The observations above suggested that the CC domain alone may be capable of binding to F-actin and thereby blocking cofilin effects. Consistent with this possibility, Crn1 (CC) exhibited concentration-dependent binding to F-actin in co-sedimentation assays (Fig. 3E). Thus, the CC domain harbors a second actin-binding site, distinct from the actin-binding site in the β-propeller domain. The binding affinity of Crn1 (CC) for F-actin was weaker (micromolar range, not shown) than that of Crn1 (FL) (nanomolar range; Goode et al., 1999). However, this was expected given that Crn1 (FL) has two actin binding sites (β-propeller and CC) contributing to F-actin affinity. The weaker affinity of the CC domain alone explains the observed requirement for higher concentrations of Crn1 (CC) compared to Crn1 (FL) to inhibit Cof1. Further, Crn1 (CC) and Cof1 appear to compete for binding to F-actin (see ATP-actin curves in Fig. 6H and I), offering a mechanistic explanation for the inhibitory effects of Crn1. These CC domain actin interactions may be conserved in other species, as larger CC domain-containing fragments of mammalian Coronin-1A and Coronin-3 have been reported to bind F-actin (Liu et al., 2006; Spoerl et al., 2002).
We next tested the activities of Crn1 (ΔCC). This polypeptide alone had no obvious effects in DBP-induced disassembly assays (Fig. 4A), as previously reported (Goode et al., 1999). Surprisingly, combining Crn1 (ΔCC) and Cof1 led to a faster rate of F-actin disassembly compared to Cof1 alone, suggesting their synergy in promoting actin disassembly. As in Figure 2C, disassembly into monomers and/or short oligomers was confirmed by high-speed pelleting (Fig. 4B). Synergy between Crn1 (ΔCC) and Cof1 was also observed in dilution-induced disassembly assays (Fig. S4A).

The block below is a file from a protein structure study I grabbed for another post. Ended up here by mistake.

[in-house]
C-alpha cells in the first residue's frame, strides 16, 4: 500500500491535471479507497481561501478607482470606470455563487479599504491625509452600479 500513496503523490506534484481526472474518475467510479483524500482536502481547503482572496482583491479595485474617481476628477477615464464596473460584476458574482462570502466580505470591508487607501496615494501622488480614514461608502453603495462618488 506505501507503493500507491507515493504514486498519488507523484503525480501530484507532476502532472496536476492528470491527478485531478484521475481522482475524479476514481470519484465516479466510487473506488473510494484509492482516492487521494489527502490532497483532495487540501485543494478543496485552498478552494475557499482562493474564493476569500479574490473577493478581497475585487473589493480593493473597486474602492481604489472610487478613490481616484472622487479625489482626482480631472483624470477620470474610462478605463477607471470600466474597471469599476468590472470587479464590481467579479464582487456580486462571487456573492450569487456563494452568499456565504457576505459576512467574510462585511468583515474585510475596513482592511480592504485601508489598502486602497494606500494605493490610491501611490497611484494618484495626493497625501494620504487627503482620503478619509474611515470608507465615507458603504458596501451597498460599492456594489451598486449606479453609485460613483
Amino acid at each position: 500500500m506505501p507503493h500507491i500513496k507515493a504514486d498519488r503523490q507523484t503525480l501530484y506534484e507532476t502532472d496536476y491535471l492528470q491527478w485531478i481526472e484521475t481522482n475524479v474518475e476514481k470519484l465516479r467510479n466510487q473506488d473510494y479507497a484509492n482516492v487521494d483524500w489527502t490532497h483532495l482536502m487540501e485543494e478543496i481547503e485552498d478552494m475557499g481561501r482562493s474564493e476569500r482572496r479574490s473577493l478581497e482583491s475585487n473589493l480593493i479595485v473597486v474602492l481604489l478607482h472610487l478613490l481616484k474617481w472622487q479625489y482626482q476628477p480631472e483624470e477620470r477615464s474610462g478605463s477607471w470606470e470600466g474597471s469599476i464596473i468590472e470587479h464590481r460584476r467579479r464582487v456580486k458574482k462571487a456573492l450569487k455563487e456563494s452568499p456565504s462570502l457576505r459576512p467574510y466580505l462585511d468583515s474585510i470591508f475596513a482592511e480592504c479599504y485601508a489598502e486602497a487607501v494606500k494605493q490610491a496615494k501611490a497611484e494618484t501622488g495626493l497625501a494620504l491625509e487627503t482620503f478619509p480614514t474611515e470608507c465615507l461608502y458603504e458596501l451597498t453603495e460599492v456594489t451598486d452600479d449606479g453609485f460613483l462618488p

To address synergy in filament severing, Crn1 (ΔCC) and Cof1 effects were tested in pyrene-actin assembly assays. Crn1 (ΔCC) alone caused only a minor increase in rate of actin assembly (Fig. 4C and D), consistent with previous observations (Goode et al., 1999), but when combined with Cof1 caused a robust concentration-dependent increase in rate of actin assembly (Fig. 4C and D). These effects were not altered by the presence of profilin (Fig. S2C and D), demonstrating that Crn1 (ΔCC) and Cof1 synergize to amplify free barbed ends.
As an independent test for severing, we measured the production of free barbed ends in a two-step seeded assembly assay (Fig. 4E). Monomeric actin (2 μM) was first assembled in the presence or absence of Cof1 and Crn1 (ΔCC) (inset, Fig. 4E). Then, samples were removed at 25% polymer mass assembly (dotted line, inset) and added to a second reaction containing 0.5 μM actin monomers. Filaments generated in the first reaction acted as ‘seeds’ for polymerization in the second reaction, and rate of assembly was directly proportional to the concentration of free barbed ends produced in the first reaction. The rate of actin assembly was minimal upon addition of actin alone or actin + Crn1 (ΔCC) seeds generated in the first reactions, but increased dramatically when the first reactions contained Cof1 or Cof1 + Crn1 (ΔCC). Since seeding the second reactions introduced low concentrations of Cof1 and/or Crn1 (ΔCC), we included control reactions containing the same final concentrations of Cof1 and/or Crn1 (ΔCC) (without seeds). No actin assembly was detected in these reactions (control curves 2, 3, and 4) demonstrating that the increase in rate of assembly caused by Cof1 and Crn1 (ΔCC) was due to amplification of barbed ends in the first reaction. The effects, quantified by measuring slopes of the seeded curves in Figure 4E and subtracting slopes of the corresponding control curves, indicated that Crn1 (ΔCC) enhances Cof1 severing by about 4-fold (Fig. 4F).